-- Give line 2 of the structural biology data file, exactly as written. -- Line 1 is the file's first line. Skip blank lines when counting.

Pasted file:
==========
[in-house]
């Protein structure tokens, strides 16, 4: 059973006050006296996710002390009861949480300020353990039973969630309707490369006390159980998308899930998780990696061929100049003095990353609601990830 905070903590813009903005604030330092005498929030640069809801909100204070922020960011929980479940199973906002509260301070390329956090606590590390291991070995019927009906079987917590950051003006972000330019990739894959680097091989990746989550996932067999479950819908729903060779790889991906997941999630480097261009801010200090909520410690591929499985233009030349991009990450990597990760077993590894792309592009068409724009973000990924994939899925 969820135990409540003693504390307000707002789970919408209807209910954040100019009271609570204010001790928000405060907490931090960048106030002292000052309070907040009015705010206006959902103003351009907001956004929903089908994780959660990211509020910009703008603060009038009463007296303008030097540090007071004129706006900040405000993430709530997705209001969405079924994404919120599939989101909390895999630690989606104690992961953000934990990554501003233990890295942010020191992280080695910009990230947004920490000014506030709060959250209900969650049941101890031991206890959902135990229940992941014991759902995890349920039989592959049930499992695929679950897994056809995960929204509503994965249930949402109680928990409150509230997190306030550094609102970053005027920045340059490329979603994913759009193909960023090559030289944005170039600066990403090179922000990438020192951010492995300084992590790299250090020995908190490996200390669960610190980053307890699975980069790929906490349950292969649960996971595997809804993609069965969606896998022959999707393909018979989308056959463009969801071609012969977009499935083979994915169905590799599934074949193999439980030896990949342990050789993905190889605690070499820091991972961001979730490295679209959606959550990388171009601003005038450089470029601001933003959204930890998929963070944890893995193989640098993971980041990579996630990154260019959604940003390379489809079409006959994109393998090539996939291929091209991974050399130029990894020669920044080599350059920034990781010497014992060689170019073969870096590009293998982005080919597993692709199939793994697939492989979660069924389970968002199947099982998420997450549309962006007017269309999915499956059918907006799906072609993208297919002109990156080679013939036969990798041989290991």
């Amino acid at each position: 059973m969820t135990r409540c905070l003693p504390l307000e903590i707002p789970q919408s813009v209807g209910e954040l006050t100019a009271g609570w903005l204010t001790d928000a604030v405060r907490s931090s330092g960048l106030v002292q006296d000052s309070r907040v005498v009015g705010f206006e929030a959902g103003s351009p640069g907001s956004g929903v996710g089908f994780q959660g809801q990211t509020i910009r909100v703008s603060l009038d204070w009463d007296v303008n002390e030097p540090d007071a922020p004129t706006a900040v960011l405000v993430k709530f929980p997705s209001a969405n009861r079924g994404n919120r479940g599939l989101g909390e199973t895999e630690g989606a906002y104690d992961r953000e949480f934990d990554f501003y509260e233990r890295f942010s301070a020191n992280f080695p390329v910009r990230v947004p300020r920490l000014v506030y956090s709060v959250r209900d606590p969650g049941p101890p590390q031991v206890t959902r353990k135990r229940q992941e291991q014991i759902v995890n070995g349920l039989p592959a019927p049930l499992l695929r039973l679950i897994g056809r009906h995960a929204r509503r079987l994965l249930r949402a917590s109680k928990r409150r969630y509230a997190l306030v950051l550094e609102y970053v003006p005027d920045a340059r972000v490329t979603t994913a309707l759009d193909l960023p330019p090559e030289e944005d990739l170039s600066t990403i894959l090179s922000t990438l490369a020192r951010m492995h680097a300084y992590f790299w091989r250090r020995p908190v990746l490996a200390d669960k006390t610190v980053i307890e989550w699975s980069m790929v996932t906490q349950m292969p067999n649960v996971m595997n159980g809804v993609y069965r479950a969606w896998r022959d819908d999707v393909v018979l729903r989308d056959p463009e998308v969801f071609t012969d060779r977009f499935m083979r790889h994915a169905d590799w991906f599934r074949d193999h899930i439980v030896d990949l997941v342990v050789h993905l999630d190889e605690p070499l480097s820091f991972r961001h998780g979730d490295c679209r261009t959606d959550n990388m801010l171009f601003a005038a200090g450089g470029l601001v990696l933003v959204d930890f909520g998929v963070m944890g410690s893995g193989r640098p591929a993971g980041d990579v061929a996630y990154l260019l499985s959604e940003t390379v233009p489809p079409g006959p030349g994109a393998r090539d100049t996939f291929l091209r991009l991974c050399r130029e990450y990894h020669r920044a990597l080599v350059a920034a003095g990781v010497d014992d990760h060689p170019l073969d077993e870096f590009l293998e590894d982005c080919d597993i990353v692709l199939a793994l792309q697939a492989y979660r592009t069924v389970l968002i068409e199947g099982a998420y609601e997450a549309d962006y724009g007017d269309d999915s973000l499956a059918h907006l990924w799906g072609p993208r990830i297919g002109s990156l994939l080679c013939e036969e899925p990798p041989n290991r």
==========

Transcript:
């Protein structure tokens, strides 16, 4: 059973006050006296996710002390009861949480300020353990039973969630309707490369006390159980998308899930998780990696061929100049003095990353609601990830 905070903590813009903005604030330092005498929030640069809801909100204070922020960011929980479940199973906002509260301070390329956090606590590390291991070995019927009906079987917590950051003006972000330019990739894959680097091989990746989550996932067999479950819908729903060779790889991906997941999630480097261009801010200090909520410690591929499985233009030349991009990450990597990760077993590894792309592009068409724009973000990924994939899925 969820135990409540003693504390307000707002789970919408209807209910954040100019009271609570204010001790928000405060907490931090960048106030002292000052309070907040009015705010206006959902103003351009907001956004929903089908994780959660990211509020910009703008603060009038009463007296303008030097540090007071004129706006900040405000993430709530997705209001969405079924994404919120599939989101909390895999630690989606104690992961953000934990990554501003233990890295942010020191992280080695910009990230947004920490000014506030709060959250209900969650049941101890031991206890959902135990229940992941014991759902995890349920039989592959049930499992695929679950897994056809995960929204509503994965249930949402109680928990409150509230997190306030550094609102970053005027920045340059490329979603994913759009193909960023090559030289944005170039600066990403090179922000990438020192951010492995300084992590790299250090020995908190490996200390669960610190980053307890699975980069790929906490349950292969649960996971595997809804993609069965969606896998022959999707393909018979989308056959463009969801071609012969977009499935083979994915169905590799599934074949193999439980030896990949342990050789993905190889605690070499820091991972961001979730490295679209959606959550990388171009601003005038450089470029601001933003959204930890998929963070944890893995193989640098993971980041990579996630990154260019959604940003390379489809079409006959994109393998090539996939291929091209991974050399130029990894020669920044080599350059920034990781010497014992060689170019073969870096590009293998982005080919597993692709199939793994697939492989979660069924389970968002199947099982998420997450549309962006007017269309999915499956059918907006799906072609993208297919002109990156080679013939036969990798041989290991």